- The Washington Times - Tuesday, March 29, 2005

A bipartisan group of legislators sent a strong letter to President Bush yesterday, urging him to grant a posthumous pardon to Jack Johnson — the first black heavyweight boxing champion, who was convicted in 1913 of violating the Mann Act.

The lawmakers, who passed a unanimous Senate bill in October 2004 to support the pardon, said in their letter that the conviction was motivated “by nothing more than the color of his skin. As such, it injured not only Johnson, but also our nation as a whole.”

Johnson led a freewheeling lifestyle and was famous for his diamonds, fast cars and even faster women. His romances with white women — all three of his wives were white — outraged public opinion at a time when such relationships were outlawed in many states.

Convicted under the federal anti-prostitution law that forbids transporting women across state lines for an immoral purpose, Johnson fled to Paris after his trial and lived in exile for seven years. He returned to America in 1920 and served one year in Leavenworth prison.

The letter calling for Johnson’s pardon was signed by Republican Sens. John McCain of Arizona, Orrin G. Hatch of Utah and Ted Stevens of Alaska and Democratic Sens. Harry Reid of Nevada and Edward M. Kennedy and John Kerry of Massachusetts.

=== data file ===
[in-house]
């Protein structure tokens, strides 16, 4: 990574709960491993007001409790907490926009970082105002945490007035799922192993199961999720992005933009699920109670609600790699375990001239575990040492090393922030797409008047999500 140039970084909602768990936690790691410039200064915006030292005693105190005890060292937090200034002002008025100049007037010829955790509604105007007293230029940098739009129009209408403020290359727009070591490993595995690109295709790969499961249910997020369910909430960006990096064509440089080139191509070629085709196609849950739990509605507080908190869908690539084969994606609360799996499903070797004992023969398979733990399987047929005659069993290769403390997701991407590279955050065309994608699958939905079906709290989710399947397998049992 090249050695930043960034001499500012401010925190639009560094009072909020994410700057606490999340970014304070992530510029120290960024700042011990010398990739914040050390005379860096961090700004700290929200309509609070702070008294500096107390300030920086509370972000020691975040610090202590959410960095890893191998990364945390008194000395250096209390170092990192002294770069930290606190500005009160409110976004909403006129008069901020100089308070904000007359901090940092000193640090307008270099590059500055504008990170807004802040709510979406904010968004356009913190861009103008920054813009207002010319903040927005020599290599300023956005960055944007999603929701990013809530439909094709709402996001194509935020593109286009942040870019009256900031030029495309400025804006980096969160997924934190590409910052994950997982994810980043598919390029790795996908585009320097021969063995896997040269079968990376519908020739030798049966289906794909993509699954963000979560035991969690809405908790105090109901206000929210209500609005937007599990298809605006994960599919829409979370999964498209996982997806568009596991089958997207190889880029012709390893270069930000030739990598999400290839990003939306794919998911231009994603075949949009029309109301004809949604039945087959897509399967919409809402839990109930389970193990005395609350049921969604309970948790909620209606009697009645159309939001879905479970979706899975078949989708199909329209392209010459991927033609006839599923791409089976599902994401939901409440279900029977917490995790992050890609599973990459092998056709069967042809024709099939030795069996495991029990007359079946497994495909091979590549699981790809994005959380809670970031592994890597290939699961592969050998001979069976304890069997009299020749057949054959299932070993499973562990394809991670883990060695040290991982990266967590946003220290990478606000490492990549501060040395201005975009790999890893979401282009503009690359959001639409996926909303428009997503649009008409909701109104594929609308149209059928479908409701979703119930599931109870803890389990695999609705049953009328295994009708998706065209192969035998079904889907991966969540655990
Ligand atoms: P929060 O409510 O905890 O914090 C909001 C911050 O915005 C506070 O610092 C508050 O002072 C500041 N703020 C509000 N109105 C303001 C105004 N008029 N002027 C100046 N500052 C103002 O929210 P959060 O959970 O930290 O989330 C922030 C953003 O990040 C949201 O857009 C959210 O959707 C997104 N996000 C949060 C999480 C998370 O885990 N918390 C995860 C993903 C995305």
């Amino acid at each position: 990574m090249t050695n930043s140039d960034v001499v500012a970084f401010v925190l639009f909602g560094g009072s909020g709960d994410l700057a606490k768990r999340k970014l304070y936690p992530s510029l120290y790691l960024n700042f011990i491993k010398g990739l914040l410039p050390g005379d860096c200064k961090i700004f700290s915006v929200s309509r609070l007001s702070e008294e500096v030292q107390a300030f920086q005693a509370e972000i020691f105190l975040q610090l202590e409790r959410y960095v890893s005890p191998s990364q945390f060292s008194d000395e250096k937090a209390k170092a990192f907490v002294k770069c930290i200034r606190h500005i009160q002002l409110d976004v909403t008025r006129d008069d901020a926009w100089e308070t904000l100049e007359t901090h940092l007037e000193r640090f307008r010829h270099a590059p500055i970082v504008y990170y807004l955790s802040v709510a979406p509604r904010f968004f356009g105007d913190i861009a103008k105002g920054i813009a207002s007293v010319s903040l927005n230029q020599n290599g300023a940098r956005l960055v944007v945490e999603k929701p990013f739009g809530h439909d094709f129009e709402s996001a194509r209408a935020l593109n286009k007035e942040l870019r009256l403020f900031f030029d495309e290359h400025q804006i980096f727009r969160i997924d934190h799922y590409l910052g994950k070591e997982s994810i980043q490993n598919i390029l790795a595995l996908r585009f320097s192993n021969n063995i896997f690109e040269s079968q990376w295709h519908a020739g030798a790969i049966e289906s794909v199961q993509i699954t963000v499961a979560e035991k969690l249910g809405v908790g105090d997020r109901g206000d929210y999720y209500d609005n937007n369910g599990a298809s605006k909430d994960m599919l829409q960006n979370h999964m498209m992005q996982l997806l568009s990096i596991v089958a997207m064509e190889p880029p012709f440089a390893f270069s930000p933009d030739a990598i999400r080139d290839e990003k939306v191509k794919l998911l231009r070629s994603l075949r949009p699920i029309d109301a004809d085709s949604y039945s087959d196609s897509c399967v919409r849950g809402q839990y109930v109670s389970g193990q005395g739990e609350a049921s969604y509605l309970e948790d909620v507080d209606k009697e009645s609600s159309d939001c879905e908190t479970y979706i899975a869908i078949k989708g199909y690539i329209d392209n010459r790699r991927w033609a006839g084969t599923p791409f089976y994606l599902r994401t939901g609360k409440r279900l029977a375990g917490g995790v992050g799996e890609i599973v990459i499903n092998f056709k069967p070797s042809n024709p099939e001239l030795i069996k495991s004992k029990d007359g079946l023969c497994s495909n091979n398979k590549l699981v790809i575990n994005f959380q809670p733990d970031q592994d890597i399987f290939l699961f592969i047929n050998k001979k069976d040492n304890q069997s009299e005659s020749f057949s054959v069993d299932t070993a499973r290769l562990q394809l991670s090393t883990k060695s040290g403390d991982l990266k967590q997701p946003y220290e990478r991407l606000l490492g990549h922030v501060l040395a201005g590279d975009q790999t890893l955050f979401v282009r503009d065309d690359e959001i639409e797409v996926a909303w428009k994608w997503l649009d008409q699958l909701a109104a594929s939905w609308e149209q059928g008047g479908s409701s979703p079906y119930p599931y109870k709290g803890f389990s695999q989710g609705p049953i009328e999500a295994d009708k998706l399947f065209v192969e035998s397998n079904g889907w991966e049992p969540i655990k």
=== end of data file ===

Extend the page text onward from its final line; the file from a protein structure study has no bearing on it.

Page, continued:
Tomorrow is the the 127th anniversary of Johnson’s birthday. While governor of Texas, Mr. Bush signed a “Jack Johnson Day” proclamation to honor the son of former slaves, who was born in 1878 in Galveston, Texas.

White House officials had no comment on the request for pardon. One official told The Washington Times that the petition had been received and that a decision was “pending.”

Mr. Bush has used his pardon power sparingly. The Justice Department pardon attorney’s office said he has issued just 37 pardons, none posthumous.

Johnson’s first wife committed suicide in 1912. He was first arrested on Mann Act charges in October 1912 over his relationship with Lucille Cameron, a white woman whose mother claimed Johnson had kidnapped her daughter. Lucille Cameron refused to cooperate with authorities, and Johnson married her. They divorced in 1924.

His conviction involved a white prostitute named Belle Schreiber. She agreed to testify that Johnson had transported her across state lines for “prostitution and debauchery,” when authorities failed to convict Johnson over Mrs. Cameron.

Johnson’s life was recently the subject of a widely praised PBS documentary “Unforgivable Blackness: The Rise and Fall of Jack Johnson,” by filmmaker Ken Burns.

Johnson’s Mann Act conviction “was just a travesty of justice,” Mr. Burns said yesterday. In researching his film, Mr. Burns said he “was stunned by the reaction to Johnson’s success. The Los Angeles Times actually told blacks not to rejoice in his winning the title.”

His victory over “the great white hope,” Jim Jeffries, in 1910 incited race riots. In 1946, while en route to see heavyweight champion Joe Louis in a boxing match, he died in a car accident near Raleigh, N.C.

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